THE BLOG
09/14/2014 11:01 am ET Updated Dec 06, 2017

5 Must-Have IT Skills For The Future of Work

The fact that data has the power to change our business and personal lives has put data science and analytics at the center of how marketing is done. Every digital click, swipe, "like", buy, comment and search produces a unique virtual identity - something that Malcom Frank, EVP of strategy and marketing for Cognizant, calls a Code Halo™, a.k.a. digital exhaust. But in order to use data to drive meaningful results companies need to know what they're looking for and how to make correlations. Businesses such as Apple, Google, Facebook and Amazon have had an unprecedented growth in value based on their ability to perform mass customization - creating new expectations in consumers and causing businesses in every industry to change the way they work. I recently wrote about the 5 trends shaping the future of work - all lines-of-business can be disrupted given the rapidly evolving landscape, including information technology (IT).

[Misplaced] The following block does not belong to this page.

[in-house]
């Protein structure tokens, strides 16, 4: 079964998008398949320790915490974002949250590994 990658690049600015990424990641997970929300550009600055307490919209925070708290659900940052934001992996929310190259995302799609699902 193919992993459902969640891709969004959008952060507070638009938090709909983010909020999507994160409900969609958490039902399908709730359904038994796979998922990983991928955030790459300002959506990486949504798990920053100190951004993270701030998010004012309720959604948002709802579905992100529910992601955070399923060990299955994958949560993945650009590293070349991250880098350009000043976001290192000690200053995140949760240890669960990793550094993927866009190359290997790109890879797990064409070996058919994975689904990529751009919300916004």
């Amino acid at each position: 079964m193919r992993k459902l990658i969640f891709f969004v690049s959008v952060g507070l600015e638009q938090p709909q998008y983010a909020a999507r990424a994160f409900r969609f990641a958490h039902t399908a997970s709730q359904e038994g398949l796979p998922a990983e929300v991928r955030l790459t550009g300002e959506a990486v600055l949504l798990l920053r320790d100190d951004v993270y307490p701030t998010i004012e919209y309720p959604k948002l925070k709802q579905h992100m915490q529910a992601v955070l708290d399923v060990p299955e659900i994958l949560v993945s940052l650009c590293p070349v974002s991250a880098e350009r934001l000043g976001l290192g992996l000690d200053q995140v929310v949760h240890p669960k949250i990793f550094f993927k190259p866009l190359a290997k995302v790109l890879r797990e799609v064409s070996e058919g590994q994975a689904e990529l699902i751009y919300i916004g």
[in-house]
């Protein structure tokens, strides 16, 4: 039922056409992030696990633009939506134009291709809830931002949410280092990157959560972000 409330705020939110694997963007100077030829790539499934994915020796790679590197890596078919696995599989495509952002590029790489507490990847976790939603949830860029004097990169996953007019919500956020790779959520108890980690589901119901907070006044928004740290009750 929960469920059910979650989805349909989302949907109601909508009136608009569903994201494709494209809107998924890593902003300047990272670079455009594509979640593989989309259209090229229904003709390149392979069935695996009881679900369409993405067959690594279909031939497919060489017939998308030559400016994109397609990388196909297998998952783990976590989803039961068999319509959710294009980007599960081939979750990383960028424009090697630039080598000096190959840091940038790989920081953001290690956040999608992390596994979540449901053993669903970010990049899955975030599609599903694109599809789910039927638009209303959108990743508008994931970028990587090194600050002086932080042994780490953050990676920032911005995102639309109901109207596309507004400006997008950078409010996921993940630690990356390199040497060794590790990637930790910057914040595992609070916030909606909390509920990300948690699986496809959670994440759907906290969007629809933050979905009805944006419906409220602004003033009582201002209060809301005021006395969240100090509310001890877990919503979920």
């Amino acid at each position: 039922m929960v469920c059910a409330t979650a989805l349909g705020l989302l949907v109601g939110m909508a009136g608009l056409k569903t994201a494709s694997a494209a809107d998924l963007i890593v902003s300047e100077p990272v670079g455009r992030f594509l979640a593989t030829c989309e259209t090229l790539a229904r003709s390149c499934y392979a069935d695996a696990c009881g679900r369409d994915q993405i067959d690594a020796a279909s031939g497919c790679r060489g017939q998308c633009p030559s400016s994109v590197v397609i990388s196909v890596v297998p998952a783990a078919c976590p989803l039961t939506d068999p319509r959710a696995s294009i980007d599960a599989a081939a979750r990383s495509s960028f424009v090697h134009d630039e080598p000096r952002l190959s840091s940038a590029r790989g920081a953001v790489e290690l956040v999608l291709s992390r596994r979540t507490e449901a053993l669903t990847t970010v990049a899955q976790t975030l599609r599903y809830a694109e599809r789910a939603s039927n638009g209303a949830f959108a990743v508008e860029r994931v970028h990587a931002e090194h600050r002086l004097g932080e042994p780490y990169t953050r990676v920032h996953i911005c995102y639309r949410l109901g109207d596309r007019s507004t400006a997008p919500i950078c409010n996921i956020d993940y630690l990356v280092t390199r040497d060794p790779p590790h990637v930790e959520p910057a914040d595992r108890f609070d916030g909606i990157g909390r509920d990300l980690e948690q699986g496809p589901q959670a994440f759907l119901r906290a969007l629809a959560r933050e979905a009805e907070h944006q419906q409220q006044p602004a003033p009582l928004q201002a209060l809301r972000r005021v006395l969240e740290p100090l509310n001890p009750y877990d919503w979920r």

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Malcom Frank - EVP Strategy & Marketing, Cognizant

As a global leader in business and technology services, Cognizant's 185,000 employees are helping their Fortune 500 clients bring the future of work to life using the SMAC Stack (social, mobile, analytics and cloud). In addition to his role of chief strategy officer and CMO, Malcom also heads a digital consulting group where he helps clients navigate the transition to the digital economy. Malcom offers his insights into how companies can get into the future of work - which is now.

5 Must-Have IT Skills for the Future of Work